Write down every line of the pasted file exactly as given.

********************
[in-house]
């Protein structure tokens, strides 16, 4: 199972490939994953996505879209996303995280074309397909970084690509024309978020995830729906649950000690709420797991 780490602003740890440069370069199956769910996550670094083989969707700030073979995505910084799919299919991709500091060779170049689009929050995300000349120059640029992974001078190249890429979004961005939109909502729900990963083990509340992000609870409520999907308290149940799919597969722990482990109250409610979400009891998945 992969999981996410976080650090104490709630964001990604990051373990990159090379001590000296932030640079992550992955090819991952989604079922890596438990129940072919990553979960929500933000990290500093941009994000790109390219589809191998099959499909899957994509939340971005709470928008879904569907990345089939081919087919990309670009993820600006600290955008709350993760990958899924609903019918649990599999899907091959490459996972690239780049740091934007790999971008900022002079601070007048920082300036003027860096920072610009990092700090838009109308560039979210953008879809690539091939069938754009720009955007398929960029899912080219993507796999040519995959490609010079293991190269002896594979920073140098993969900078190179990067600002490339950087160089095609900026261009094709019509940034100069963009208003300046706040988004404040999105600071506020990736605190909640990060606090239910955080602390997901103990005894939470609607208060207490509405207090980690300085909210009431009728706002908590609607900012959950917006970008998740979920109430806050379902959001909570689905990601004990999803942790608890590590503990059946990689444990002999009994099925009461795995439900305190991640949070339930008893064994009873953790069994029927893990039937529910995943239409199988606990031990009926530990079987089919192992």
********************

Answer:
[in-house]
């Protein structure tokens, strides 16, 4: 199972490939994953996505879209996303995280074309397909970084690509024309978020995830729906649950000690709420797991 780490602003740890440069370069199956769910996550670094083989969707700030073979995505910084799919299919991709500091060779170049689009929050995300000349120059640029992974001078190249890429979004961005939109909502729900990963083990509340992000609870409520999907308290149940799919597969722990482990109250409610979400009891998945 992969999981996410976080650090104490709630964001990604990051373990990159090379001590000296932030640079992550992955090819991952989604079922890596438990129940072919990553979960929500933000990290500093941009994000790109390219589809191998099959499909899957994509939340971005709470928008879904569907990345089939081919087919990309670009993820600006600290955008709350993760990958899924609903019918649990599999899907091959490459996972690239780049740091934007790999971008900022002079601070007048920082300036003027860096920072610009990092700090838009109308560039979210953008879809690539091939069938754009720009955007398929960029899912080219993507796999040519995959490609010079293991190269002896594979920073140098993969900078190179990067600002490339950087160089095609900026261009094709019509940034100069963009208003300046706040988004404040999105600071506020990736605190909640990060606090239910955080602390997901103990005894939470609607208060207490509405207090980690300085909210009431009728706002908590609607900012959950917006970008998740979920109430806050379902959001909570689905990601004990999803942790608890590590503990059946990689444990002999009994099925009461795995439900305190991640949070339930008893064994009873953790069994029927893990039937529910995943239409199988606990031990009926530990079987089919192992």